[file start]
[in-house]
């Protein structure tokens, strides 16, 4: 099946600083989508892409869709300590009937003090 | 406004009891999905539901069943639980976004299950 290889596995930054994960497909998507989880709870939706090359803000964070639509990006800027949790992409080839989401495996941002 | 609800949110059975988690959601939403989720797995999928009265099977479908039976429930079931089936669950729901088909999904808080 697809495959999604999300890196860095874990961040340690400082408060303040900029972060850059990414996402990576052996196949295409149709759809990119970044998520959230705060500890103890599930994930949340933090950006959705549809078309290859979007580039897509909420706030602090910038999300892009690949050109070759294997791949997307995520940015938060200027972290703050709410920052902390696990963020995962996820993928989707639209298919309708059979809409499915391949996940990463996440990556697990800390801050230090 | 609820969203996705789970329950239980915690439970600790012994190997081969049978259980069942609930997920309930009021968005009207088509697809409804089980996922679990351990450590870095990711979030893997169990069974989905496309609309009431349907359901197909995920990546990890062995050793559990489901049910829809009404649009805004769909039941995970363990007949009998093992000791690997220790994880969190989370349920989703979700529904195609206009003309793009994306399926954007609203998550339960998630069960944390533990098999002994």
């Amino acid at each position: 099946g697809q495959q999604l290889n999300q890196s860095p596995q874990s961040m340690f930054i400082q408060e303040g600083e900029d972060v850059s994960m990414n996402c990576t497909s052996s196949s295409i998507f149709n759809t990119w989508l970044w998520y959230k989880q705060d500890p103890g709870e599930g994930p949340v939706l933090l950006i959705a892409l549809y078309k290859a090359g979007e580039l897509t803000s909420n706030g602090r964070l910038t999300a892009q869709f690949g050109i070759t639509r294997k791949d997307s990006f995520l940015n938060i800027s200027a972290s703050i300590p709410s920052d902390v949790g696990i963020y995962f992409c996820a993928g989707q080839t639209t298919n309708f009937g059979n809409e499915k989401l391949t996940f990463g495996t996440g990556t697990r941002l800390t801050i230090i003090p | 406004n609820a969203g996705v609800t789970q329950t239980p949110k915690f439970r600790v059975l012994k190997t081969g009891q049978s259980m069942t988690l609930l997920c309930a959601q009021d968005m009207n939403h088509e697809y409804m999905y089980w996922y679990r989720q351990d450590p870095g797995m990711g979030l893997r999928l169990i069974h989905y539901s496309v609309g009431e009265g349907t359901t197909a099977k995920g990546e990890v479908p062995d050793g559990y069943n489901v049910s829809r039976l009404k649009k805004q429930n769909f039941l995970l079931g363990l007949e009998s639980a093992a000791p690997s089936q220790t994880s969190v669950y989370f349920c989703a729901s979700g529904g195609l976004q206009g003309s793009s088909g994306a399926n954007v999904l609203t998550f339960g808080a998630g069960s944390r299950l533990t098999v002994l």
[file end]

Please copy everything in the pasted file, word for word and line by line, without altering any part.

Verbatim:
[in-house]
């Protein structure tokens, strides 16, 4: 099946600083989508892409869709300590009937003090 | 406004009891999905539901069943639980976004299950 290889596995930054994960497909998507989880709870939706090359803000964070639509990006800027949790992409080839989401495996941002 | 609800949110059975988690959601939403989720797995999928009265099977479908039976429930079931089936669950729901088909999904808080 697809495959999604999300890196860095874990961040340690400082408060303040900029972060850059990414996402990576052996196949295409149709759809990119970044998520959230705060500890103890599930994930949340933090950006959705549809078309290859979007580039897509909420706030602090910038999300892009690949050109070759294997791949997307995520940015938060200027972290703050709410920052902390696990963020995962996820993928989707639209298919309708059979809409499915391949996940990463996440990556697990800390801050230090 | 609820969203996705789970329950239980915690439970600790012994190997081969049978259980069942609930997920309930009021968005009207088509697809409804089980996922679990351990450590870095990711979030893997169990069974989905496309609309009431349907359901197909995920990546990890062995050793559990489901049910829809009404649009805004769909039941995970363990007949009998093992000791690997220790994880969190989370349920989703979700529904195609206009003309793009994306399926954007609203998550339960998630069960944390533990098999002994």
């Amino acid at each position: 099946g697809q495959q999604l290889n999300q890196s860095p596995q874990s961040m340690f930054i400082q408060e303040g600083e900029d972060v850059s994960m990414n996402c990576t497909s052996s196949s295409i998507f149709n759809t990119w989508l970044w998520y959230k989880q705060d500890p103890g709870e599930g994930p949340v939706l933090l950006i959705a892409l549809y078309k290859a090359g979007e580039l897509t803000s909420n706030g602090r964070l910038t999300a892009q869709f690949g050109i070759t639509r294997k791949d997307s990006f995520l940015n938060i800027s200027a972290s703050i300590p709410s920052d902390v949790g696990i963020y995962f992409c996820a993928g989707q080839t639209t298919n309708f009937g059979n809409e499915k989401l391949t996940f990463g495996t996440g990556t697990r941002l800390t801050i230090i003090p | 406004n609820a969203g996705v609800t789970q329950t239980p949110k915690f439970r600790v059975l012994k190997t081969g009891q049978s259980m069942t988690l609930l997920c309930a959601q009021d968005m009207n939403h088509e697809y409804m999905y089980w996922y679990r989720q351990d450590p870095g797995m990711g979030l893997r999928l169990i069974h989905y539901s496309v609309g009431e009265g349907t359901t197909a099977k995920g990546e990890v479908p062995d050793g559990y069943n489901v049910s829809r039976l009404k649009k805004q429930n769909f039941l995970l079931g363990l007949e009998s639980a093992a000791p690997s089936q220790t994880s969190v669950y989370f349920c989703a729901s979700g529904g195609l976004q206009g003309s793009s088909g994306a399926n954007v999904l609203t998550f339960g808080a998630g069960s944390r299950l533990t098999v002994l």